found that only approximately half of the services The case of iron supplementation is another in 49 developing countries were able to provide example of the gap between the evidence and J. Villar et al. r International Journal of Gynecology & Obstetrics 75 ( Table 2Interventions introduced to medical practice without strong unbiased evidence Conversely, a survey conducted in a hospital in obstetrics risk factors, their age, obstetricians’ China in 1999 showed that intrapartum activities income and years of training, by method or by that should be eliminated from clinical practice amount of payment. We concluded that there is a Ži.e. pubic shaving, rectal examination during very strong influence of the obstetrician’s atti- tudes to clinical practice over the cesarean sec- and recommended not to be used routinely Želec- The ‘attitude’ of obstetricians to cesarean sec- tion has been studied in more detail in England This situation in Chinese hospitals is not unique.
and the USA. In London, 31% of female and 8% Table 2 presents a list of interventions that have of male obstetricians preferred cesarean section limited beneficial effects on substantive perinatal for themselves or their partners, as the mode of outcomes according to systematic reviews of ran- delivery of uncomplicated, singleton pregnancy in domized controlled trials, which are still largely implemented in both developed and developing another recent survey, 56% of male and 33% of countries. Table 3, as a dramatic contrast, pre- female North American obstetricians would per- sents examples of interventions of known effec- sonally prefer to be delivered by cesarean section tiveness that are implemented only on a limited These unnecessary surgical interventions are The attitudes of health service providers clearly applied to populations with low or medium risk of play a major role in the implementation of poli- pregnancy complications, while, at the same time, cies. For example, there is a consistent and un- large numbers of women in the poorest regions of necessary increase in the cesarean section rate in the world, who are at high risk of obstructed many developed and developing countries. When labor, do not have access to surgical facilities.
we explored associated factors in an urban area in The gap between evidence and practice is also Latin America, it was not possible to explain the evident among those who are traditionally con- differences in cesarean section rates in a group of sidered to be closer to the interests of women’s obstetritions by women’s socioeconomic and needs. A recent survey found that most women Table 3Effective interventions with limited implementation Maternal corticosteroids in preterm labor Unavailable where neededroverused in low risk populations J. Villar et al. r International Journal of Gynecology & Obstetrics 75 ( chose to be described by staff in antenatal care CME , guidelines and specific interventions clinics in a rural area in the UK as ‘patient’ aimed at changing practices found that passive 39% , the second choice was ‘pregnant women’ dissemination of written educational materials and the less favored were ‘client’, ‘consumer’ or and didactic educational sessions, the most widely spread forms of CME, are largely ineffectivestrategies to improve medical practices w ventions considered more effective in these re- 3. The gap in strategies for changing practices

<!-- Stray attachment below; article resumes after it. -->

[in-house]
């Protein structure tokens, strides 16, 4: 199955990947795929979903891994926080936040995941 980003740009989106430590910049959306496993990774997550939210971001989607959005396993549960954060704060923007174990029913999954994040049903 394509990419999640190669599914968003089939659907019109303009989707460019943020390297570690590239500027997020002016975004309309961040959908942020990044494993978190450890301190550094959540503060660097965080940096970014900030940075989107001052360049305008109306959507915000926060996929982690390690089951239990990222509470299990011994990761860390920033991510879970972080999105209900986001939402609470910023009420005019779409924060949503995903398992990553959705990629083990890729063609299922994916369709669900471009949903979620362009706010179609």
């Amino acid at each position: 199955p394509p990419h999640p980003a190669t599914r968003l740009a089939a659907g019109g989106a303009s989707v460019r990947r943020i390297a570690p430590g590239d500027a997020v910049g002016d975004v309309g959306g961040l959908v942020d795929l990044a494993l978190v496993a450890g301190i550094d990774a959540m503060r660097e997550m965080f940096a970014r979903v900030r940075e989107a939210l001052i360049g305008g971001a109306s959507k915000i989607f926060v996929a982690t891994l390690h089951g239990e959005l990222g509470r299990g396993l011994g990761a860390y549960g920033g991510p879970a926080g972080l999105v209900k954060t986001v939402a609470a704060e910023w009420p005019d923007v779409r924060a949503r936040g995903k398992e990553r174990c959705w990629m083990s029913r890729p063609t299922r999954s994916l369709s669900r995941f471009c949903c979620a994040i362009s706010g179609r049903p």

views were reminders of a specific procedure orpractice, educational outreach for prescribing, in- Clinicians need information to update their teractive educational workshops and multifaceted practice with effective forms of care, but most interventions, mostly not used in standard medi- textbooks, expecially those translated, are out of date for treatments and journals are in excessive A study reporting the time doctors spend read- numbers to be followed by individuals. As a re- ing per week in an U.K. academic institution sult, the knowledge and performance of physi- found that the proportion of physicians not read- cians deteriorate and new practices are intro- ing ‘at all’ ranged from 70% for house officers to duced without proper knowledge ŽFig. .
15% for senior registrars. The median number of Two strategies are commonly used to influence minutes per week among those that did read practice with new evidence: continued medical ranged from 90 min among medical students to education and printed materials of extracts or 20 min among house officers and senior house reviews of the medical literature. An overview of officers ŽCentre for Evidence Based Medicine web 51 reviews of Continuing Medical Education Fig. 1. Cartoon published in a newspaper of wide circulation illustrating the public concern about the introduction of newtechnologies without proper evaluation or training.